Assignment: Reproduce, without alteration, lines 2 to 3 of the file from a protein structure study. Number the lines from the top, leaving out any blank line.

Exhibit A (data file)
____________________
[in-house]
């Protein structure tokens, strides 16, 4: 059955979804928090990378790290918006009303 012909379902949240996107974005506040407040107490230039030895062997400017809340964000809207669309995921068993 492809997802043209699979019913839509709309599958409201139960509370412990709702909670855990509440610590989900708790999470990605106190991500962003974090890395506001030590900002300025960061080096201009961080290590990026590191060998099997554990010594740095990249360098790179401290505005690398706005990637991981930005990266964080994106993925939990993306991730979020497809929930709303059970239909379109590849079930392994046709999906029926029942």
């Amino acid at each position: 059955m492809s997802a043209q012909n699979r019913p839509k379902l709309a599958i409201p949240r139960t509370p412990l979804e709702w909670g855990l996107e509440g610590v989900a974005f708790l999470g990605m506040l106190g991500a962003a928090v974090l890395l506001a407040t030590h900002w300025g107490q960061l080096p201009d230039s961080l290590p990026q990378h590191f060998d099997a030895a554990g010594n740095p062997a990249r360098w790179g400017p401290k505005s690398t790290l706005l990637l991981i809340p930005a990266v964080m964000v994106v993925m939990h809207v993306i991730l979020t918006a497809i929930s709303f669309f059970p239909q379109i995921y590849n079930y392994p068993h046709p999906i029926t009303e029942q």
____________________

């Protein structure tokens, strides 16, 4: 059955979804928090990378790290918006009303 012909379902949240996107974005506040407040107490230039030895062997400017809340964000809207669309995921068993 492809997802043209699979019913839509709309599958409201139960509370412990709702909670855990509440610590989900708790999470990605106190991500962003974090890395506001030590900002300025960061080096201009961080290590990026590191060998099997554990010594740095990249360098790179401290505005690398706005990637991981930005990266964080994106993925939990993306991730979020497809929930709303059970239909379109590849079930392994046709999906029926029942």
């Amino acid at each position: 059955m492809s997802a043209q012909n699979r019913p839509k379902l709309a599958i409201p949240r139960t509370p412990l979804e709702w909670g855990l996107e509440g610590v989900a974005f708790l999470g990605m506040l106190g991500a962003a928090v974090l890395l506001a407040t030590h900002w300025g107490q960061l080096p201009d230039s961080l290590p990026q990378h590191f060998d099997a030895a554990g010594n740095p062997a990249r360098w790179g400017p401290k505005s690398t790290l706005l990637l991981i809340p930005a990266v964080m964000v994106v993925m939990h809207v993306i991730l979020t918006a497809i929930s709303f669309f059970p239909q379109i995921y590849n079930y392994p068993h046709p999906i029926t009303e029942q």